Spain’s utility giant Iberdrola said Monday it will operate a 50-megawatt (MW) battery-powered energy storage system in New South Wales, Australia, Kallanish Energy reports.
Subsidiary Infigen reached an agreement with TransGrid to operate the facility for 10 years. The so-called Wallgrove Grid Battery project is currently under construction by TransGrid and is slated to enter commercial operation in the second half of 2021.
Under their undisclosed deal, Infigen will have dispatch control and receive all revenues from the spot market related to its operation. TransGrid will receive a fee for the rental of the storage facility and will be responsible for its maintenance.
“The initiative allows Infigen to increase its support portfolio, as well as significantly increase its renewable energy capacity, with the purchase and sale of clean energy to customers under supply contracts,” said Iberdrola. “Wallgrove’s battery will provide robustness to the grid and stability to the power supply system in this state.”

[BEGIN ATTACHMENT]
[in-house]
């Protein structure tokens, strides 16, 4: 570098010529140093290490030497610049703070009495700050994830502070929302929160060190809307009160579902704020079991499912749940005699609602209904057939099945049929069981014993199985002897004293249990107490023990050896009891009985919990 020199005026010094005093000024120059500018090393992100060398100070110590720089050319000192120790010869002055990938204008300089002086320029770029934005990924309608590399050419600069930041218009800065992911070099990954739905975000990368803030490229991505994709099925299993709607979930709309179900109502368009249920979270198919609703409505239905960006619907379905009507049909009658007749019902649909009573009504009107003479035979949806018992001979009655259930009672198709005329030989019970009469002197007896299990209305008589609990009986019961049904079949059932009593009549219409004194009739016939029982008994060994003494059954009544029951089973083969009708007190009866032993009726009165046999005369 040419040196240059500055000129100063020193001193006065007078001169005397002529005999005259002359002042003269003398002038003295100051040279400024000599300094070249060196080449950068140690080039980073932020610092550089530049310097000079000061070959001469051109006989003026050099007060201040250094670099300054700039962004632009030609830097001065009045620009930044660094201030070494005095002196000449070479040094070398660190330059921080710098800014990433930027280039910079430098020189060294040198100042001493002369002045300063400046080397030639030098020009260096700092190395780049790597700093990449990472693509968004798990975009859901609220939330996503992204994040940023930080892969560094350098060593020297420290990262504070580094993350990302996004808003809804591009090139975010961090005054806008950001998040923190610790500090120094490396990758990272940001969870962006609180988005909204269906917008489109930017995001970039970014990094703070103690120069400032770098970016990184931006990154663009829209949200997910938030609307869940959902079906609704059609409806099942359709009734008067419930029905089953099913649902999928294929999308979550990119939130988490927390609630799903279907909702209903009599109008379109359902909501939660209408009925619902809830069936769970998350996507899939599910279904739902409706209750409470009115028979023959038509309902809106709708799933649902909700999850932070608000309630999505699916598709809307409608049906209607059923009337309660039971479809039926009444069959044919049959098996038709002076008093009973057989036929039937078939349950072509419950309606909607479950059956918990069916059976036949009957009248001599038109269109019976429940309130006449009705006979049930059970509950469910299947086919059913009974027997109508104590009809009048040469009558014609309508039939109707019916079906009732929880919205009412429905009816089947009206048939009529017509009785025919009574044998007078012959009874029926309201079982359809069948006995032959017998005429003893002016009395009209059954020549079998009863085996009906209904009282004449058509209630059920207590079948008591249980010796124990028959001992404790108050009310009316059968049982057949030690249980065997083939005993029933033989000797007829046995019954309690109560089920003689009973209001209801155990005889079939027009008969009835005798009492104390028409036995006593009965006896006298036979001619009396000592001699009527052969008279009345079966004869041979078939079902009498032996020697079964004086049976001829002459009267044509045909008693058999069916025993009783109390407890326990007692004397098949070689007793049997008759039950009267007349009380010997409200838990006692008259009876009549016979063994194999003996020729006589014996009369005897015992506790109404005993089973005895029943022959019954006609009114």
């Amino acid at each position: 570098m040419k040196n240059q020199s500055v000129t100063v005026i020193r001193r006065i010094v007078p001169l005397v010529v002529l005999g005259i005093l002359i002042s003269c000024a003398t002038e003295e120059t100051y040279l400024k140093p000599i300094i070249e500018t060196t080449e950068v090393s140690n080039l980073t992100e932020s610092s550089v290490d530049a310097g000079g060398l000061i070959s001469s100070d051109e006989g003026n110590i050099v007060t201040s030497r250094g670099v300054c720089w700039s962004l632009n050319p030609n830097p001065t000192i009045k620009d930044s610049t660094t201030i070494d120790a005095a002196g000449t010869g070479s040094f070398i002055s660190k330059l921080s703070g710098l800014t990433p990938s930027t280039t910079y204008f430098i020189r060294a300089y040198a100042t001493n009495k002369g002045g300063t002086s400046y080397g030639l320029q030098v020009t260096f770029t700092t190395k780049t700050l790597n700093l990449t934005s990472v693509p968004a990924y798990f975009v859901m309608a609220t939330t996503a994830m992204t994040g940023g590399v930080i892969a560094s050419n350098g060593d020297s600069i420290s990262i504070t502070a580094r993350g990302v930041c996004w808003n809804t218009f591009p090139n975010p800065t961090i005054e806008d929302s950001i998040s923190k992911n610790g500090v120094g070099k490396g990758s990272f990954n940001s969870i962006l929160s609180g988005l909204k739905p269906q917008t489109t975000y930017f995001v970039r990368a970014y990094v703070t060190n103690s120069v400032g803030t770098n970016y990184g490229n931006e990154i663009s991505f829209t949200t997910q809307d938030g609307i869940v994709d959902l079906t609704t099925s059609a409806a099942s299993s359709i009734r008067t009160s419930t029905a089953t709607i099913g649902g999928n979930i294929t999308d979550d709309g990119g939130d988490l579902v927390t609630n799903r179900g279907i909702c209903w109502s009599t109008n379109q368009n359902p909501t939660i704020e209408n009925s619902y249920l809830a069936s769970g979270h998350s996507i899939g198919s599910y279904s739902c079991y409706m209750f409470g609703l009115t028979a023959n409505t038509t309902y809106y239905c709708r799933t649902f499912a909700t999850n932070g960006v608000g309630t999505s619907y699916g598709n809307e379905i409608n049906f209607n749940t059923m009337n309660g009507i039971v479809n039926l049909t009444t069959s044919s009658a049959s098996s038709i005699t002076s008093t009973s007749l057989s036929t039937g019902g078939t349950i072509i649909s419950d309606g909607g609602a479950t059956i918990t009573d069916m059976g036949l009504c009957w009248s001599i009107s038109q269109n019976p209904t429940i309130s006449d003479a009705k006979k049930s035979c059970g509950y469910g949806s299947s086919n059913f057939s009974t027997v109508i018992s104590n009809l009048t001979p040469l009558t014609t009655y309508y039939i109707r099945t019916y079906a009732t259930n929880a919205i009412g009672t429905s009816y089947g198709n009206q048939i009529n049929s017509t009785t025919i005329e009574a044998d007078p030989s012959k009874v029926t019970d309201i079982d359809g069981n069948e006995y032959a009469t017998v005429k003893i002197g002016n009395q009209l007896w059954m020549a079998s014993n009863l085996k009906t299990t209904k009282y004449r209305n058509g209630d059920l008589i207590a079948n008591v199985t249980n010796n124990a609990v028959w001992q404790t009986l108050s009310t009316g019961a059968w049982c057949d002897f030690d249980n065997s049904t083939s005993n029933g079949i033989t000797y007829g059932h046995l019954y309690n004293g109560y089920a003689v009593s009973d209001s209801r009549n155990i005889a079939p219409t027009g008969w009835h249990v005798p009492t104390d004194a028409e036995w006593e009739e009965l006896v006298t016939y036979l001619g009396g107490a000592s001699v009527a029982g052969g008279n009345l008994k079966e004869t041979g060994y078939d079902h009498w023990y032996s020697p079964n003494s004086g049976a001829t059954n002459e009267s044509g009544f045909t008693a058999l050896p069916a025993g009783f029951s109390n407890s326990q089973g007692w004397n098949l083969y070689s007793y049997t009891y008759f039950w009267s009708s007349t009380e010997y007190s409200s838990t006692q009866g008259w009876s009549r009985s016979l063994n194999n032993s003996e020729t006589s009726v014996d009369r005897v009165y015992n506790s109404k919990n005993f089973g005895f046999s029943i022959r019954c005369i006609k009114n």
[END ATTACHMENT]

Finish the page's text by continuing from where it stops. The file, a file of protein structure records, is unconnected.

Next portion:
Infigen already owns a 25-MW battery at the Lake Bonney wind farm, in the state of Virginia.
Australia is a “platform for growth” for Iberdrola following the acquisition of Infigen. The operation allows the company to enter an expanding market, in line with its strategy to become “the largest renewable energy company in the world.”
Iberdrola currently operates 800MW of solar, wind and storage batteries in Australia and has another 453MW under construction. Additionally, it has more than 1,000MW in different stages of development.
Australia targets a 48% renewables share in its energy mix by 2030.
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